Policy experts across the political spectrum agree on the need to replace fee-for-service payments to physicians with new models that align incentives with value, defined as achieving the best possible measurable outcomes with the fewest resources. Getting from our current reimbursement system to a better one will prove to be a formidable challenge.
The shared critique of fee for service goes like this. Paying doctors on a piecemeal basis promotes high volume and inefficient practices instead of cost-effective care. Quality outcomes are incidental because doctors are paid on how much they do, not on how well they do it. Fee for service could even hurt patients by creating incentives for doctors to do unnecessary and potentially harmful procedures.
Fee for service also creates inequities, according to the Medicare Payment Advisory Commission. In March, the commission told Congress that the system rewards physicians who increase their volume of services regardless of medical benefit. Second, the fee schedule establishes considerable differences in physician compensation that are inconsistent with the difficulty of furnishing the service. Primary care physicians, in particular, have been disadvantaged with lower payments for their services.
Alternative payment models
Many policy experts favor replacing fee-for-service models with bundled payments that incorporate everything done for a patient within a defined time period. Bundled payments could be extended to the entire team involved in a patient's care: primary care physicians, subspecialists, nurses and physician assistants. The base bundled fee could then be adjusted based on quality, outcomes and the health status and diagnosis associated with the patients.
Compensation would depend on how well physicians manage care and prevent avoidable hospital admissions, along with other metrics of outcomes and efficiency. Payments might vary among the team members based on how the team as whole views individual contributions toward achieving better outcomes and lower costs.
A variation of this would reward physician practices for forming a patient-centered medical home. Practices that do so would receive a monthly risk-adjusted prospective payment for each eligible patient, in return for demonstrating effective, patient-centered care. Payments might be combined with continued fee-for-service models for office visits and a performance-based component.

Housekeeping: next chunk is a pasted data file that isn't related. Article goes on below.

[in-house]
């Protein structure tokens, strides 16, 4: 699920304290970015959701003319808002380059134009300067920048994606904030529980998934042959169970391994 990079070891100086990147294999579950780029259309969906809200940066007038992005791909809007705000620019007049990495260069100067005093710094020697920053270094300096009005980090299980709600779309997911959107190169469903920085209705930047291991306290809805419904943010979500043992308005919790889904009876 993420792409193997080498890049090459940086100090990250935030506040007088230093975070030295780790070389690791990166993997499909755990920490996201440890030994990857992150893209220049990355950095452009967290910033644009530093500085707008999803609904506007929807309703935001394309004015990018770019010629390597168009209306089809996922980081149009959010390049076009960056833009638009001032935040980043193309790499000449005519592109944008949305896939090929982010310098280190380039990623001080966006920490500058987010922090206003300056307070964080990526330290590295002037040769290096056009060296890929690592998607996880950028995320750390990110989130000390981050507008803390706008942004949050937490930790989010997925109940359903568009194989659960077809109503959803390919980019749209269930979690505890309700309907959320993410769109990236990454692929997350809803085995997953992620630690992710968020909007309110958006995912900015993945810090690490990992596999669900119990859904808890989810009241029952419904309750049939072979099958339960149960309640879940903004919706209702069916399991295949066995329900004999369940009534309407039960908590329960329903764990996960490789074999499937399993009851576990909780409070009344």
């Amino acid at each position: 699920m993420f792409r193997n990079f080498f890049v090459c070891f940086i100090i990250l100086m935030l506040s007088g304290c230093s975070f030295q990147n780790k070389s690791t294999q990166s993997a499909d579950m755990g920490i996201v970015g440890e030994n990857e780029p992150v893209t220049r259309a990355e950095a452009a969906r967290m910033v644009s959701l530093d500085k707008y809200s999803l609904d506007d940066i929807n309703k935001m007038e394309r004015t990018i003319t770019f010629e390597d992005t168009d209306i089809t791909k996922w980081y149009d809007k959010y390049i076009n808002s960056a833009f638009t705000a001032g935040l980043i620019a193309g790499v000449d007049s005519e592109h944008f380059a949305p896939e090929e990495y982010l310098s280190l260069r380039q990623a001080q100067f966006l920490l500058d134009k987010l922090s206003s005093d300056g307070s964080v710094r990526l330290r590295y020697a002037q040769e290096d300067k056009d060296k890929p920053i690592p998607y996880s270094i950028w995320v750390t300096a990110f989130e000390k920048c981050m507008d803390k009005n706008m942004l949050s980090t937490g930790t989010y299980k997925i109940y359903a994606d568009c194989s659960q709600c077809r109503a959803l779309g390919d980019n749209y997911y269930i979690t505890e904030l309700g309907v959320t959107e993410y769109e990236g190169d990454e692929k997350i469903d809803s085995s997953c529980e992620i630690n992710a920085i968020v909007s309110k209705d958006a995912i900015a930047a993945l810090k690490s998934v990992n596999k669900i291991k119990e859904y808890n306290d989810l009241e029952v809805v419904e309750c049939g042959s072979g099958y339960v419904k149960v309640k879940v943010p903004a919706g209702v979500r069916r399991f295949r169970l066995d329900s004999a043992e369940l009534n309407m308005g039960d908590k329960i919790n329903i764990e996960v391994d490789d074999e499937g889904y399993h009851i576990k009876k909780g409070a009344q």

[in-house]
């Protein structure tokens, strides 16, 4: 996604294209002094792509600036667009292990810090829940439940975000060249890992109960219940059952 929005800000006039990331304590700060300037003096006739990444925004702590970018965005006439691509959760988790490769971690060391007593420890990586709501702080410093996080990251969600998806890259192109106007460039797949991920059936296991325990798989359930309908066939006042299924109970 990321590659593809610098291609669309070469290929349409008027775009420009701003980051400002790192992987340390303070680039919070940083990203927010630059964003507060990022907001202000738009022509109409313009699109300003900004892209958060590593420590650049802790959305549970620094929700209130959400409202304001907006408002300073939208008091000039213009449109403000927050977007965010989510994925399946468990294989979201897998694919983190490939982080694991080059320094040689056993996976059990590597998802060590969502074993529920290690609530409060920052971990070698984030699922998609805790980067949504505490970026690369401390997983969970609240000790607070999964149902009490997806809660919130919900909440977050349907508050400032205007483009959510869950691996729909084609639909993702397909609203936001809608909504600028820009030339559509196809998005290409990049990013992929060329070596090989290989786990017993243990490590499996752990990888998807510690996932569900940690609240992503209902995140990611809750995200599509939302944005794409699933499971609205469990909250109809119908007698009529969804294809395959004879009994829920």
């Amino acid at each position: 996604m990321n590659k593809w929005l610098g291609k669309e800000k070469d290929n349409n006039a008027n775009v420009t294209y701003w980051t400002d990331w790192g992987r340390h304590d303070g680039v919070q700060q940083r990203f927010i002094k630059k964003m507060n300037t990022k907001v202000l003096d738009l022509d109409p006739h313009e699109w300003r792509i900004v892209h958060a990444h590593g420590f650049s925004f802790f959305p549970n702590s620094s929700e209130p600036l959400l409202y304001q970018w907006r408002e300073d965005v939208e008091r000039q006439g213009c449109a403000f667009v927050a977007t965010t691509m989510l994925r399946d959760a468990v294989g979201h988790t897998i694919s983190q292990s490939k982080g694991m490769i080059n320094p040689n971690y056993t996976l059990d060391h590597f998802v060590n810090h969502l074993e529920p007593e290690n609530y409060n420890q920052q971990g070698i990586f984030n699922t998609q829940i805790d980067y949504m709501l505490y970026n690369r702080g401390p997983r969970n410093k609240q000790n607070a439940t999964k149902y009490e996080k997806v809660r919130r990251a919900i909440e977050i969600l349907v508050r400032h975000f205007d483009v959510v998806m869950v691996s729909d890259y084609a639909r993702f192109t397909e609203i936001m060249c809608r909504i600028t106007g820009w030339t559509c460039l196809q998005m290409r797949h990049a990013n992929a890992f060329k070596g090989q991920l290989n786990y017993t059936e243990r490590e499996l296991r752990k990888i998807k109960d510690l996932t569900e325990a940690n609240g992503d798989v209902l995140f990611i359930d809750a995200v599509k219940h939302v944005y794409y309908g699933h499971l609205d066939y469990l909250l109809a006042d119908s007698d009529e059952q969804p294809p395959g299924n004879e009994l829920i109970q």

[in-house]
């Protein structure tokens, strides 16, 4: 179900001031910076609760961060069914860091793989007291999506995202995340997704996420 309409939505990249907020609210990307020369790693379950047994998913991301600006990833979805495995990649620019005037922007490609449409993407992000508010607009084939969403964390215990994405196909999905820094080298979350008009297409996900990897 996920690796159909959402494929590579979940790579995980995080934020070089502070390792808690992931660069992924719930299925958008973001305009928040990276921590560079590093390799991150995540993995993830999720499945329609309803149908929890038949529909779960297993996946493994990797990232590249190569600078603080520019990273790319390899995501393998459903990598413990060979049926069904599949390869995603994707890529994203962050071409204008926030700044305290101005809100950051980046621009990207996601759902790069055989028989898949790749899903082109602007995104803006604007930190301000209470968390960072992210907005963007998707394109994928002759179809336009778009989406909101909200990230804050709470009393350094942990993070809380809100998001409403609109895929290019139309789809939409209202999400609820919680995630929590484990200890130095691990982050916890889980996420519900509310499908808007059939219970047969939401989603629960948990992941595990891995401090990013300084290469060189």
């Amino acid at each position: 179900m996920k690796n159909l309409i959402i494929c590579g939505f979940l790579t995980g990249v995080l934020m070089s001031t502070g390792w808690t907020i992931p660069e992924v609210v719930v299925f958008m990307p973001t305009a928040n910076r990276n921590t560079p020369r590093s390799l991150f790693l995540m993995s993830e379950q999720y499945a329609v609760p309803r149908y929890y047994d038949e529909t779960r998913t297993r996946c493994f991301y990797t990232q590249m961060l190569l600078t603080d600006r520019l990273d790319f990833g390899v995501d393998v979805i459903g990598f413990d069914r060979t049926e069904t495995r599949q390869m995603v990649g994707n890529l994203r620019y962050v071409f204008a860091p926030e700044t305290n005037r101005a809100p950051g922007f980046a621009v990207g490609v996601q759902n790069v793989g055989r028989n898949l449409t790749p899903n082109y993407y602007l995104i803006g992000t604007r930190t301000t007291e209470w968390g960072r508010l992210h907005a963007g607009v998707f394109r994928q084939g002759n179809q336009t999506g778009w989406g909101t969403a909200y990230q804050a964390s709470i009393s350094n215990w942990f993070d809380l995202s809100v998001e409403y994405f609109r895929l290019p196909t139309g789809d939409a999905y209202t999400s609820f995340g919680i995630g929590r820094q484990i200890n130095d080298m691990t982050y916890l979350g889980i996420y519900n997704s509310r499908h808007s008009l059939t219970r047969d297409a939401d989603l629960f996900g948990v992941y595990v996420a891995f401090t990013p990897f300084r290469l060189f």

Hospitals and physicians could be encouraged to form accountable care organizations rewarded for achieving measurable improvements in outcomes and efficiency of care. For example, if physicians worked with hospitals to reduce preventable admissions or readmissions, they would get an additional shared-savings payment in addition to a base bundled payment.
There are other variations on the drawing board, but the common features are global payments structured around episodes of care, not individual services; payments to teams, not individual physicians; base payments adjusted up or down for better outcomes and lower costs; and payments based on the characteristics and risks of the patients being treated.
Challenges going forward
Practices with five or fewer physicians provide much of the medical care in the U.S., yet small practices may encounter the greatest difficulties with bundled payments. They are less likely to have the information technology and resources to do well when performance would be regularly monitored. They also are less likely to have the formal arrangements with other health professionals needed to become medical homes, and may be unable or unwilling to join with local hospitals to become accountable care organizations. Also, small practices treat fewer patients, so higher-than-average costs associated with a few complex patients can make their overall performance appear poor.
Within an accountable care organization, control issues are likely to be paramount. Who is in charge, the hospital administrator or the physicians? How will bundled payments be divvyed up to team members? How will the team assess each member's contribution?
Because of such challenges, policymakers are likely to speed up pilot tests of different bundled payment models. Legislators have considered creating a center of innovation within the federal government to provide seed money to design, test and evaluate new payment models. The center would rapidly expand the models that are shown to be most promising in terms of producing better outcomes and lower costs.
Over the near term, fee for service will continue to be the predominant method for paying physicians. But over the next decade, it is likely to be phased out and replaced with risk-adjusted and bundled payments to health care teams. As this evolution takes place, it will be important for organizations like ACP to help and support members who make the transition, especially those in small practices. We also will need to influence the design of the new payment systems to ensure that all physicians and patients are treated fairly and paid appropriately for their contributions.